Also called the Discovery Expedition, the expedition aimed to carry out scientific research and geographical exploration in tandem. The expedition was championed by Clements Markham, the then president of the Royal Geographical Society, who also promoted the Antarctic career of Robert Falcon Scott.
The expedition left Britain in the ship ‘Discovery’ in August 1901. During the expedition Scott made the first balloon ascent in the Antarctic and set out to cross the Great Ice Barrier. Three men; Captain Scott, Ernest Shackleton and the expedition's junior surgeon, Edward Wilson, travelled south achieving a furthest south point of 82°17'S.
An expedition party also attempted to scale the mountains to the west of McMurdo Sound and discovered the Ferrar Glacier. Scott then struck out onto the Polar Plateau for several weeks but returned to Hut Point to oversee efforts to free the Discovery, which had become trapped in the ice. The expedition was joined in early January 1904 by the relief ships, Morning and Terra Nova, which came equipped with explosives. The expedition party returned home after two years of exploration.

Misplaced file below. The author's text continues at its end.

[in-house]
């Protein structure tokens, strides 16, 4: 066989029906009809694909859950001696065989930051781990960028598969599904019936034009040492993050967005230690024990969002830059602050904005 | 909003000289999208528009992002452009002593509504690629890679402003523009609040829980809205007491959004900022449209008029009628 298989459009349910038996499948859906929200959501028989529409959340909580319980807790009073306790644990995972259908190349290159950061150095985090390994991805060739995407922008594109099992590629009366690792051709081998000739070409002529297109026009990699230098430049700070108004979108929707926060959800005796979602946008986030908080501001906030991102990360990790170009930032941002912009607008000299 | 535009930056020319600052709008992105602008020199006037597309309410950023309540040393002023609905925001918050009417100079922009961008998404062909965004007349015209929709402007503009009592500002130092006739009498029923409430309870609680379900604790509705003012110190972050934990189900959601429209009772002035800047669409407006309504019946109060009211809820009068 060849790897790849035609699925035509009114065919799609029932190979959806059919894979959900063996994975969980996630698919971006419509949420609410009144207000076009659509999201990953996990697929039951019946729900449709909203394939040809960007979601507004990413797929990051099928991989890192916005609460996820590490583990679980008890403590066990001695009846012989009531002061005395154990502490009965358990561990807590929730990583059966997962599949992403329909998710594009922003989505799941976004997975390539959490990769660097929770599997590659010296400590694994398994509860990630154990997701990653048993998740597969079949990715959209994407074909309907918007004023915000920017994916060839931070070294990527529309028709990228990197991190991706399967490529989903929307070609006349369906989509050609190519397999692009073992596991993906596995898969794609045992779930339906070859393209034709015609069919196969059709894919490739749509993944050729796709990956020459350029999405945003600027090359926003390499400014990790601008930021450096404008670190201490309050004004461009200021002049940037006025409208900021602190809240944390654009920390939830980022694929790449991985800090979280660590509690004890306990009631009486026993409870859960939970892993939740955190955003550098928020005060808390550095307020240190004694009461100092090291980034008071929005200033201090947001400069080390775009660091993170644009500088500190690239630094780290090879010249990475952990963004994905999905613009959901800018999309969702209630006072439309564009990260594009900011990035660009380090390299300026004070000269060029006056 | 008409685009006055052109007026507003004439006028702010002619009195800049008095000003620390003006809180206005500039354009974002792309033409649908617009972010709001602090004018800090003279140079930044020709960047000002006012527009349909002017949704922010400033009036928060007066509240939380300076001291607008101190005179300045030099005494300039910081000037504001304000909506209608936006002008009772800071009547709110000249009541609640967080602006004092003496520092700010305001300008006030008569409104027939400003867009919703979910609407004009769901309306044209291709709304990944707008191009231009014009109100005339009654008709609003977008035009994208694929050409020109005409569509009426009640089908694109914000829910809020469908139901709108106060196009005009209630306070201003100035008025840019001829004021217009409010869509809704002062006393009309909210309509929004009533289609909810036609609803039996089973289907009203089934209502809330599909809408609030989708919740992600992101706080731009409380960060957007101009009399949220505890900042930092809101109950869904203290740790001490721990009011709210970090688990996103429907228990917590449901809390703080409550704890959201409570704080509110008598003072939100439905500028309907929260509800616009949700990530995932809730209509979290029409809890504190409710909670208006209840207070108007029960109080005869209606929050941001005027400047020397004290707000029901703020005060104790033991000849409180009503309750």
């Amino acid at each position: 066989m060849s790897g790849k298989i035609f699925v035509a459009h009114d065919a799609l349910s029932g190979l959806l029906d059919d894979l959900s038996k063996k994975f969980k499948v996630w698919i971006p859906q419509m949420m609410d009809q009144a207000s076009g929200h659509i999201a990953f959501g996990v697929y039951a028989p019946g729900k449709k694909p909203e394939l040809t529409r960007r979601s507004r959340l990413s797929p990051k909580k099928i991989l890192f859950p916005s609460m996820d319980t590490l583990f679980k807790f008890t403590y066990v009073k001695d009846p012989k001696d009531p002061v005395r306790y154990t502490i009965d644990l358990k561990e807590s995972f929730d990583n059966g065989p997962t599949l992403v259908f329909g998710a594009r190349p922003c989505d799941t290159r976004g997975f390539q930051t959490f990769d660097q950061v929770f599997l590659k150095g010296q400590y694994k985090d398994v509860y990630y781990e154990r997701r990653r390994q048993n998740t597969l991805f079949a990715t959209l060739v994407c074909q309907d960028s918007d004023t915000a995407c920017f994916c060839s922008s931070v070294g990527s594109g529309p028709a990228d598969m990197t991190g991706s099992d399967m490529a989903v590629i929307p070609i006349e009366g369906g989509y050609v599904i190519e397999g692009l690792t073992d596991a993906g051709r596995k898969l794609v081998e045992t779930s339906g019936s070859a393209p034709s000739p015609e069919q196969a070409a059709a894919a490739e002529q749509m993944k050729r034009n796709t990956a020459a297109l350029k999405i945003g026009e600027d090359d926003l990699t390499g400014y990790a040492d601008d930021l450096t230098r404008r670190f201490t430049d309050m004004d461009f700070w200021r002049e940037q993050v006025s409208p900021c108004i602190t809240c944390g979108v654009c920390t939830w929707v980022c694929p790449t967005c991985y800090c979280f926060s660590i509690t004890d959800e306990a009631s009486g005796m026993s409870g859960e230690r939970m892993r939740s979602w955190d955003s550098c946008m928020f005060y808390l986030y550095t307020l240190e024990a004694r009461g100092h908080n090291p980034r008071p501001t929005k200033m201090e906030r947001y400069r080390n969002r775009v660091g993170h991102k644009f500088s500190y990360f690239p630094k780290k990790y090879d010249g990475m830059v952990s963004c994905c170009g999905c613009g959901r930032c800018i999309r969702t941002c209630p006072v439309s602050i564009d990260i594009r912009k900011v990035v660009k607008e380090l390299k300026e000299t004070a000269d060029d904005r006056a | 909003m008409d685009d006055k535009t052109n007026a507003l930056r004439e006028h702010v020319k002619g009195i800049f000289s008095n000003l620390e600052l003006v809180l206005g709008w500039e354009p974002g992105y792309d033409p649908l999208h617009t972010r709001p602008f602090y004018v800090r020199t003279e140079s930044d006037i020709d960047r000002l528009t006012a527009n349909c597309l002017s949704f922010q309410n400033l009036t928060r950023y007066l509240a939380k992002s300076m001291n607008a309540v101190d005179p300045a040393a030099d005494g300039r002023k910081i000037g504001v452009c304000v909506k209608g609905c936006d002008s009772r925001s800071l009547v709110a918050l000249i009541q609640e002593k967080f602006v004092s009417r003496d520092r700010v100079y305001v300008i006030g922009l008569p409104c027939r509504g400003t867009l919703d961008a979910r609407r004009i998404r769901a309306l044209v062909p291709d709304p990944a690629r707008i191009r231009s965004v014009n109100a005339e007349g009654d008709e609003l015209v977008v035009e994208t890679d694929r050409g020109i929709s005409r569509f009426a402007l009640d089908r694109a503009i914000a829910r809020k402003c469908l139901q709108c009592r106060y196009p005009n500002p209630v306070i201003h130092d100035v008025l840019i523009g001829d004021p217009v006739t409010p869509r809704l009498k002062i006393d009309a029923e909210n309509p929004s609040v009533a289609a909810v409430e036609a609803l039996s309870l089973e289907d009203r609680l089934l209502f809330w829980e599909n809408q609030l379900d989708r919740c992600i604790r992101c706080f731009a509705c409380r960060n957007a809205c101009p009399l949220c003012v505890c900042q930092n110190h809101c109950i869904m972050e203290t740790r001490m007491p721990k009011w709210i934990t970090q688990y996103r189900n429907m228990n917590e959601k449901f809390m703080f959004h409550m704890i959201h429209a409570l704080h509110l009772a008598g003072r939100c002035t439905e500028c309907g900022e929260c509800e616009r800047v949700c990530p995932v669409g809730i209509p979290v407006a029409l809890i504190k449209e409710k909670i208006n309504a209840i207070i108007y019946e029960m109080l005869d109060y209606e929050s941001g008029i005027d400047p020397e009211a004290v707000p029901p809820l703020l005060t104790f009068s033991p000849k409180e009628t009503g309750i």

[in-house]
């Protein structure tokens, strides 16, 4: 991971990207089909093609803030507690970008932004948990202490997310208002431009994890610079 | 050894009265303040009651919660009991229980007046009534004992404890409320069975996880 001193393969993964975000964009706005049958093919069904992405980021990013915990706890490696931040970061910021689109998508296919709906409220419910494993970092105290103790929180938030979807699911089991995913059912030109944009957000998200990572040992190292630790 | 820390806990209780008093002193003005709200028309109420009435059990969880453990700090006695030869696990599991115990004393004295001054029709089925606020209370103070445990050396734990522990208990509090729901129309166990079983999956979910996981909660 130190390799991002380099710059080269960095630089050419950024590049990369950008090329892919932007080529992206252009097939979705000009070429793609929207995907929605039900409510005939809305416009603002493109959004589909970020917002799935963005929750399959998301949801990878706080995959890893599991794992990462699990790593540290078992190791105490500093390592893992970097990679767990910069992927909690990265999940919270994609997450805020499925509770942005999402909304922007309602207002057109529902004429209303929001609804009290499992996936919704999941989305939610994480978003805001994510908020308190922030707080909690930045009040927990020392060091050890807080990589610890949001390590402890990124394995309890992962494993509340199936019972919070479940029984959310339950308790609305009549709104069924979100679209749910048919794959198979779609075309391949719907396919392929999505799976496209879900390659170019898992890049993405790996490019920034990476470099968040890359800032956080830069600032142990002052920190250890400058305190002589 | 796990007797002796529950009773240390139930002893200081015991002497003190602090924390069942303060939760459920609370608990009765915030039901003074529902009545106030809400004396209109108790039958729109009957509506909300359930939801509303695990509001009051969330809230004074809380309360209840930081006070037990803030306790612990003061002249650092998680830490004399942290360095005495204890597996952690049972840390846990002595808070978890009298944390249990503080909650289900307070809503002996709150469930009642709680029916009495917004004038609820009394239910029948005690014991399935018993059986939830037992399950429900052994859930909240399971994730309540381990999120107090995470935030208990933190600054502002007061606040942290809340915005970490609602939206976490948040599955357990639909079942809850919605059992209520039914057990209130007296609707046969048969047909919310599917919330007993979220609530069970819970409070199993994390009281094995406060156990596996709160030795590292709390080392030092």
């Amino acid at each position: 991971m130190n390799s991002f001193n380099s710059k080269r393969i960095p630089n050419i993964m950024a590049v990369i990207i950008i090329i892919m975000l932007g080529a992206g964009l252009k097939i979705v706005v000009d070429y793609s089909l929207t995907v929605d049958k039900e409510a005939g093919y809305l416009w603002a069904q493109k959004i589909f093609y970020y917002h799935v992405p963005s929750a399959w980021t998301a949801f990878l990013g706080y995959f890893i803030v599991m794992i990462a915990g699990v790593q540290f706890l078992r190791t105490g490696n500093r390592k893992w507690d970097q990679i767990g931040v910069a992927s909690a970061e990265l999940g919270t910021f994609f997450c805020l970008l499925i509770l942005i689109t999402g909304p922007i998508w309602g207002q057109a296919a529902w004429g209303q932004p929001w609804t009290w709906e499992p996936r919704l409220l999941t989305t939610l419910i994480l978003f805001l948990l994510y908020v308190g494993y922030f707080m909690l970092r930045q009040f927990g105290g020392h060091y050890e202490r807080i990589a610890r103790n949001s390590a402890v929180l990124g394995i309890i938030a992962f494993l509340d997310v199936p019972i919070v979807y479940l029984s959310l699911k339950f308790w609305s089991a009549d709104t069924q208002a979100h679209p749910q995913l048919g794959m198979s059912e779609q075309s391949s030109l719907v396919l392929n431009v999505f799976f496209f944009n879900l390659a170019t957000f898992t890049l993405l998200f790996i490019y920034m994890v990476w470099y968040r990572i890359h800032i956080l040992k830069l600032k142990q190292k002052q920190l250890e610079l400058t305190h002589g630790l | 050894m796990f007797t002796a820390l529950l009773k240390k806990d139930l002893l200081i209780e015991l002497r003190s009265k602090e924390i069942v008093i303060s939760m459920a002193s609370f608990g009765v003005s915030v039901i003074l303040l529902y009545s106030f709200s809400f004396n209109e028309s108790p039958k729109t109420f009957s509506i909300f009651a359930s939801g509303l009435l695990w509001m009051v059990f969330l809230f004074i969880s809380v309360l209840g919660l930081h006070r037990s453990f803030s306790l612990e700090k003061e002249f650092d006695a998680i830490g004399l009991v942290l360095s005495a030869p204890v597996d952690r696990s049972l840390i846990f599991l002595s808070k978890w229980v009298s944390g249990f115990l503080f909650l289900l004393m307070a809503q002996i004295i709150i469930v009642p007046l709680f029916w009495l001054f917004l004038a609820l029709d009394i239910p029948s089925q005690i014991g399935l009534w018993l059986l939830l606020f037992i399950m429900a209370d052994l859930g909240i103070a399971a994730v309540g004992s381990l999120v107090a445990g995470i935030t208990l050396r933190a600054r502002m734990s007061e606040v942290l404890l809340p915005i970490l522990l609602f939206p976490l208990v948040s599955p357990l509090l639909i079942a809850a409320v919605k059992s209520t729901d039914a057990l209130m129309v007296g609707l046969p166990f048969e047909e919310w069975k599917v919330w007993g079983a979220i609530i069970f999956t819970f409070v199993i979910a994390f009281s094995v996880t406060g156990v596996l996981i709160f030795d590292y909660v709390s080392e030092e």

The Terra Nova Expedition, officially the British Antarctic Expedition 1910-1913, set sail from Cardiff on 4th January 1911, with a diverse crew that included volunteers such as recent graduate Apsley Cherry-Garrard and Captain Lawrence Oates, each of whom paid a £1,000 subscription to join the Expedition.
The expedition’s official photographer was Herbert Ponting, you can view his images here. Ponting produced some of the most iconic images ever taken in the Antarctic. and the photographs he took would seal his international reputation.
Herbert Ponting, the official expedition photographer, took a series of iconic photographs of Scott’s expedition. Documenting daily life and the dramatic scenes witnessed by the expeditions crew. These photographs can be viewed here.